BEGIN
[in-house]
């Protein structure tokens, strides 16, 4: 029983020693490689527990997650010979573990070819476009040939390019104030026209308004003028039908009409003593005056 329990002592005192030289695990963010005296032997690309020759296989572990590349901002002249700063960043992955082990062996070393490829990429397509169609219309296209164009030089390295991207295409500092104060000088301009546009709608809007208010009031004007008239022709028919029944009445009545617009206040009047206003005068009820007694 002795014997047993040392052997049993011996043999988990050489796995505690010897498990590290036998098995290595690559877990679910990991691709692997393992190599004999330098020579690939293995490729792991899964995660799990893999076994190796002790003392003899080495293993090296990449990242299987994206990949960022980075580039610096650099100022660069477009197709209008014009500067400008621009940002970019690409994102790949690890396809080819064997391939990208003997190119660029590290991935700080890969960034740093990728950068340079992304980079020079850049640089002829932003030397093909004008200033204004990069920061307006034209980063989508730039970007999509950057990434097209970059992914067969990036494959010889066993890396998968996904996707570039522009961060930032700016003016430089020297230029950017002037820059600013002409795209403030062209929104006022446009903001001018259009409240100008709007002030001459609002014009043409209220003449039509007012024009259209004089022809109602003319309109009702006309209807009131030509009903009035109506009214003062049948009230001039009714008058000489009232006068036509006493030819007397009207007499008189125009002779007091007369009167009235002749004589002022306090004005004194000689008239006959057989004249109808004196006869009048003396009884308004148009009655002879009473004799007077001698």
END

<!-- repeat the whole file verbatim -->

[in-house]
């Protein structure tokens, strides 16, 4: 029983020693490689527990997650010979573990070819476009040939390019104030026209308004003028039908009409003593005056 329990002592005192030289695990963010005296032997690309020759296989572990590349901002002249700063960043992955082990062996070393490829990429397509169609219309296209164009030089390295991207295409500092104060000088301009546009709608809007208010009031004007008239022709028919029944009445009545617009206040009047206003005068009820007694 002795014997047993040392052997049993011996043999988990050489796995505690010897498990590290036998098995290595690559877990679910990991691709692997393992190599004999330098020579690939293995490729792991899964995660799990893999076994190796002790003392003899080495293993090296990449990242299987994206990949960022980075580039610096650099100022660069477009197709209008014009500067400008621009940002970019690409994102790949690890396809080819064997391939990208003997190119660029590290991935700080890969960034740093990728950068340079992304980079020079850049640089002829932003030397093909004008200033204004990069920061307006034209980063989508730039970007999509950057990434097209970059992914067969990036494959010889066993890396998968996904996707570039522009961060930032700016003016430089020297230029950017002037820059600013002409795209403030062209929104006022446009903001001018259009409240100008709007002030001459609002014009043409209220003449039509007012024009259209004089022809109602003319309109009702006309209807009131030509009903009035109506009214003062049948009230001039009714008058000489009232006068036509006493030819007397009207007499008189125009002779007091007369009167009235002749004589002022306090004005004194000689008239006959057989004249109808004196006869009048003396009884308004148009009655002879009473004799007077001698």